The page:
Weeeell…she was extremely grateful. And she noticed the amulet of Mara. And she smiled that big, honest, unrelenting smile of hers that broadcast “friend” like an irrefutable truth, and asked him if he was asking her to marry him.

Oh god. She could break him over her leg. She could run him through. She’d be offended, she’d be…hurt. And then he realized he wasn’t actually scared, those were just the instinctive rationalizations of a thief. He…he liked her. He liked her honesty and courage and the way she was his friend when other Khajit couldn’t even come inside the city gates. The way she stood up for downtrodden people like him. The way she gave him every benefit of the doubt, and didn’t hold her friendship with him to some kind of string.

So he said, “Er, ah…that is to say…Rakasta would be delighted.”

And when it came time for the wedding?

He went in with his head bared. Because he trusted Mjoll.


Everyone of any degree of mental health has boundaries. The bubbly girl who enjoys hugging everyone probably would draw the line somewhere. The talented judoka women at my dojo have no trouble mixing it up with the guys and cheerfully flung me around the room and congratulated me when I executed a technique, but would most definitely be angry if I tried to do a tai-otoshi on them outside of the training area.

We all have boundaries. Indeed, one of the variations on mental illness is characterized by an inability to perceive or care about these boundaries.  I have my own, and they have been violated at times. I want to talk about how violating my boundaries makes me feel, in an effort to connect with how others feel when theirs have been violated.

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Not So Simple

One thing I want to make clear is that I don’t think this is a simple issue, or that I’m some kind of anti-male…male. Not sure what it says about our society that I have to clarify that but there we go. The fault of this isn’t solely on any one party, but rather on the weird society we’ve built up around gender expectations.

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Things I’ve Learned This Week – June 2-8, 2013

1 – The term ‘microaggressions’

I picked this one up from the excellent blog This View of Life. Basically it’s a woman’s perspective on being a member of geek culture, and it’s insightful and interesting reading. The term refers to petty acts and commentary designed to make women feel discomforted in a social space. An example she gave was of being told repeatedly ‘oh, dear, you know your skirt is a bit short don’t you?’ and suchlike. Another example was of male geeks aggressively grilling her on Trek trivia in order to verify her geek credentials, rather than simply extending goodwill. What disturbed me was the notion that most of the comments on ‘you look trampy’ came from other women, who should ostensibly be allied with her in her efforts to show off her geeky costumes.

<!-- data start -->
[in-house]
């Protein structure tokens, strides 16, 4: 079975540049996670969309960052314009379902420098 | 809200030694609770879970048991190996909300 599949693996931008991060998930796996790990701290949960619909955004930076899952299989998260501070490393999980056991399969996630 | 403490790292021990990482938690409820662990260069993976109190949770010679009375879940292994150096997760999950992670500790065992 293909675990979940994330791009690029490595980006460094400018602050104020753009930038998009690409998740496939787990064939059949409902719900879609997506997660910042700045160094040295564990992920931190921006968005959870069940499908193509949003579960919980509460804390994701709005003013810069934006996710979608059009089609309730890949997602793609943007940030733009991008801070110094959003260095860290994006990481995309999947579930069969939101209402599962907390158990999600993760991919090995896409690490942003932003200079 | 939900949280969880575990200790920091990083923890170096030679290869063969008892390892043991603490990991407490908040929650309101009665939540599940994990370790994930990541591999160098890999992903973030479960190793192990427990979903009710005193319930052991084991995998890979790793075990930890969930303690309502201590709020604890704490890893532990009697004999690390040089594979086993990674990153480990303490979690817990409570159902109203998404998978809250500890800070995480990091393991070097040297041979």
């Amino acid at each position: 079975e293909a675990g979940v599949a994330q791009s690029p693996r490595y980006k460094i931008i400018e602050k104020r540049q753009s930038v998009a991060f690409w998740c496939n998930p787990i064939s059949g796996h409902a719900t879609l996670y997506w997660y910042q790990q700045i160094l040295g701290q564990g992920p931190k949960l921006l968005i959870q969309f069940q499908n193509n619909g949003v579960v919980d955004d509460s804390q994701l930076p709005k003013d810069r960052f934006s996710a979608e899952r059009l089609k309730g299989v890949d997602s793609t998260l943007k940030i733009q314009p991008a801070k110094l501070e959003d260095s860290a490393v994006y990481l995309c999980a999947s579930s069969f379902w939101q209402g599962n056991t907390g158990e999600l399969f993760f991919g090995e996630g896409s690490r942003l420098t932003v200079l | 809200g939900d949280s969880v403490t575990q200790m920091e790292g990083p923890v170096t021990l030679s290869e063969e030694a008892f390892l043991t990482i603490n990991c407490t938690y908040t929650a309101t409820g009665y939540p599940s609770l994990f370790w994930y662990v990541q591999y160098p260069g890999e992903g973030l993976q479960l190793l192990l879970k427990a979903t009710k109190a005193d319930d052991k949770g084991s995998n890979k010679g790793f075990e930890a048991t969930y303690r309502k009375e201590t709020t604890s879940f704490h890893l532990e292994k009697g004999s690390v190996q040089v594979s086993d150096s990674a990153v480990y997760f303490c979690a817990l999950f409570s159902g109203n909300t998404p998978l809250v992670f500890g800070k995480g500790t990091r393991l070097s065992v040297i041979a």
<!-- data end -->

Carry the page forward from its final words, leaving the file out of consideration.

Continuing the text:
2. Women can be ‘crabby’

I’m not referring to temperament, but rather to the tendency of crabs in a bushel to hold eachother down instead of teaming up to climb out. At work, there is a young woman who got out of a relationship with a hideous young man who cheated on her and lied about it. Instead of expressing solidarity with her decision, the women at work were saying things like “well you should make him do something romantic for you when he tries to get back with you.” It was again, disturbing to hear.

3. My personal thoughts are hypocritical

I am trying to be more gender-inclusive and expansive in my thinking. Most of the employees at my place of work are women. I get along with most, and there is very little friction. There is one, however, who is abrasive and rude, and I don’t get along with her. That said, it sickens me that my immediate thoughts when she does this are typically structured as gendered slurs. “Bitch” is the least of these. I always reprimand myself and try to modify my thoughts, but it makes me nauseous that I have such ingrained habits of making gendered slurs.


Let’s Start by Being Honest

So, I’m a gamer, have been since I was six. NES, my dad telling bedtime stories that were basically diceless rpgs, DnD, White Wolf, next-gen gaming systems, I’ve done it all. I like gaming and it likes me.

I’ve always been a thinker, more than a doer. I pass my shifts doing dishes at work by thinking of story ideas, characters, philosophy, politics, all that wonderful brainy stuff that got me called geek and nerd. Lately, I’ve been thinking about feminism and rape culture, particularly due to a lovely blog called Go Make Me a Sandwich.

So this blog is going to be about my thoughts on this issue, yes from a male perspective. Feminism is not a one-sided issue. How men respond to it, take its lessons to heart, and what we do and don’t take from it are important.

With that in mind, let’s talk honestly about an incident in my past.